Sustainable palm oil: certifying forest destruction

A case study of the pattern from deforestation to certification (RSPO and POIG) to sell “sustainable” palm oil

Our recent scientific paper entitled “Sustainable palm oil may not be so sustainable” raised an interesting debate on the actual sustainability of certified palm oil and received much appreciation from the public opinion and some conservation organizations. It was widely covered by journals and newspapers but was also strongly attacked by interested certifiers (like the RSPO) and other groups involved in the palm oil business.

I personally received several emails arguing that, with our scientific study, we were disseminating a wrong message to the public opinion on the sustainability of palm oil. I was amazed once I discovered that one of the U.S. Representative at Roundtable on Sustainable Palm Oil (RSPO) who immediately criticized our study, highlighting flawed points in an extreme attempt to defend their certification scheme, before being hired by the RSPO, worked as a Senior Manager at PepsiCo (which is one of the major brands controlled by the RSPO itself and repeatedly accused of destroying the forests for palm oil – so it’s like the inspector who worked for the inspected) and was also a former manager of the Asian Paper & Pulp (whose reputation precedes the company’s name).

This was very alarming to me because it would represent a typical case of conflict of interests. Moreover, this says much on how certifiers works and can be trusted, and illustrates the pressures that some corporations are making on scientists and science that show the evidence of the unsustainability of this whole system.

The critics opposed our results because, in their opinion, the tree cover loss data referred to in our study did not differentiate between planted (including clearing of old oil palm for replanting) and natural forest cover.

However, this was not a point. In fact, before starting our study, we were also concerned about distinguishing tree loss from forest loss, so we compared the Landsat-calibrated and MODIS-derived forest extent data of the forest cover for the year 2000 and the tree loss data within the concessions. We found out that more than 98% of the current certified and non-certified palm oil concessions are located in previously forested areas (1990-2000) and, therefore, we assumed that during our study period (2001-2016) tree cover loss was mainly (but we can even say “only”) due to forest loss (similarly, tree cover gain is mainly due to new palm oil plantations). Therefore, there was no reason to actually discriminate forest and tree loss, even if we clarified in our paper that in the studied areas tree loss can be also due to fires or other tree damage, and not only to deforestation. However, these non-deforestation causes represent a minimal and insignificant percentage of the actual forest loss.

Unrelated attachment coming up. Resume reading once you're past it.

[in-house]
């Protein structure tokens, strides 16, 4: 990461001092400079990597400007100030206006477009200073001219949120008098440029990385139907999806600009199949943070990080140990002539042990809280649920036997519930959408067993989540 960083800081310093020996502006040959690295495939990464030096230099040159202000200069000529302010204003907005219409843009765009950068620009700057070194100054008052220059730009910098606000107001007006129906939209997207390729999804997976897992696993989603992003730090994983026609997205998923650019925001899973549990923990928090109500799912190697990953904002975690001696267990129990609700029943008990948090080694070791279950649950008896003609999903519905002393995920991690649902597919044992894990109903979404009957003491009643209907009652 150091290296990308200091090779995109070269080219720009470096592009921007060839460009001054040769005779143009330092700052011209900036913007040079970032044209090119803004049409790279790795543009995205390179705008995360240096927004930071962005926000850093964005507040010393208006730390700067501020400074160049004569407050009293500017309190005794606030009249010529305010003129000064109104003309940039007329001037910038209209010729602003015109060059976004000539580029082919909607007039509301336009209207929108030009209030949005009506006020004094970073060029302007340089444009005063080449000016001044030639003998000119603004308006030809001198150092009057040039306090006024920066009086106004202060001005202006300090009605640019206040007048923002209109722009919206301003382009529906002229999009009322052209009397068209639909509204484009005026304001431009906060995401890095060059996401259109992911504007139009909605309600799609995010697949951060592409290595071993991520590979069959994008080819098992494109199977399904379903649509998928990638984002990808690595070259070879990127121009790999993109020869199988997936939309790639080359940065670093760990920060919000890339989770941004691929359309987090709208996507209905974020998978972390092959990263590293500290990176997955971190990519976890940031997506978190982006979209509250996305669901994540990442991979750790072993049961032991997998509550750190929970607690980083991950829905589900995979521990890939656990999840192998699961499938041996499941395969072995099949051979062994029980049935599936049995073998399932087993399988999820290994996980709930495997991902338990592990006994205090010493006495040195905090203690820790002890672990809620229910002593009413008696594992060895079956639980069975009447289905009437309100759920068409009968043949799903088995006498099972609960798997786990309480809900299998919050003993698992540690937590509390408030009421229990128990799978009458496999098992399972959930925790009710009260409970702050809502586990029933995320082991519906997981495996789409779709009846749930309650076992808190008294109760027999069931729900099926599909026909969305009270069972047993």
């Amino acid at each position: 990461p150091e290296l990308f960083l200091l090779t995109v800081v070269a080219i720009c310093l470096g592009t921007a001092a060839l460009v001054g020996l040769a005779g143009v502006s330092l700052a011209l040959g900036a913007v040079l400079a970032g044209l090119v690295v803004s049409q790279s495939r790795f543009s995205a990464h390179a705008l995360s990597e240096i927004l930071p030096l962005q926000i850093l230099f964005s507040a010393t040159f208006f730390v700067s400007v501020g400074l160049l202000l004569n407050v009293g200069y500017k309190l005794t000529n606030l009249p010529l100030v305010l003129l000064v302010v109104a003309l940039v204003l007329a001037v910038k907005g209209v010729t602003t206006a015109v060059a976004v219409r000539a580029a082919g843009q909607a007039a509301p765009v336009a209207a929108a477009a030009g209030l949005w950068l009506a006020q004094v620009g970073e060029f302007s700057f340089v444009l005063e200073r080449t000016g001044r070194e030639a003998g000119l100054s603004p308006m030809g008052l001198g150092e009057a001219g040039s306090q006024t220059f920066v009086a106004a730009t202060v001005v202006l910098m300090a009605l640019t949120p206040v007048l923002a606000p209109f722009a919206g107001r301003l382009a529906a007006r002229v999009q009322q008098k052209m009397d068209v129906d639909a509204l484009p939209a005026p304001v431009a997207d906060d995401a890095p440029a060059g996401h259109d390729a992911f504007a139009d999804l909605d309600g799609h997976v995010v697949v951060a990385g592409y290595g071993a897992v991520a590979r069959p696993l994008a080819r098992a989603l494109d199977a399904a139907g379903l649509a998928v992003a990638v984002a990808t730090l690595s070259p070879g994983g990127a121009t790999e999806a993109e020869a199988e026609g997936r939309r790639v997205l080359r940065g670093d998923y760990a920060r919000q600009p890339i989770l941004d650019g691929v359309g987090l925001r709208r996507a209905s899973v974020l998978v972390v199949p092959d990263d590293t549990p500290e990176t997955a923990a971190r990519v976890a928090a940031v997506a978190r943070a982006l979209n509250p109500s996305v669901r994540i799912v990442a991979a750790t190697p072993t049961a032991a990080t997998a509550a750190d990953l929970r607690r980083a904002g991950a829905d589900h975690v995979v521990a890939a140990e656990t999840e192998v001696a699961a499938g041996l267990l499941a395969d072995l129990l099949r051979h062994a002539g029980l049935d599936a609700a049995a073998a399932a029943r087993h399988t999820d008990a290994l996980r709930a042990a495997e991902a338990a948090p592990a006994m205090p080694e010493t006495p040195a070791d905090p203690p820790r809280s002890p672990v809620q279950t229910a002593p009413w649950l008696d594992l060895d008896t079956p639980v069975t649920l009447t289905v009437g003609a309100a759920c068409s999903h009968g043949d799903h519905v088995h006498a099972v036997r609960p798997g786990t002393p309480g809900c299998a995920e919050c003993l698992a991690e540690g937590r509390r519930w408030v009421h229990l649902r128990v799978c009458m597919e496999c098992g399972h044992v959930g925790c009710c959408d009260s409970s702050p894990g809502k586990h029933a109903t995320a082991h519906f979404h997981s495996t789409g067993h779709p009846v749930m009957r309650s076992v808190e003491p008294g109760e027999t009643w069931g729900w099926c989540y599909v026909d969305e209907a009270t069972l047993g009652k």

Moreover, we also assumed that, considering the lifespan of a palm oil plantation of 20-30 years before the palms are too tall or too old to be replaced all together to establish a new plantation, and that our time-series considered just the last 15 years of forest (tree) loss, we have no reason to believe that a continuous tree loss (every year) in the same area, where a concession is currently located, can be attributable to the replanting of a whole plantation, which would happen only once in a 15-year time frame, at maximum. If tree loss were due to plantation management (i.e. clearing and replanting of a palm oil plantation), we would have seen a peak of tree loss just in one or a few years (during the 15 years considered) and, then, an almost zero tree loss for many years. This is not what we saw in our study, because we detected a continuous forest (tree) loss during the last 15 years in the current palm oil concession and we consider unrealistic that a plantation can be every year, totally or partially, cleared and replanted.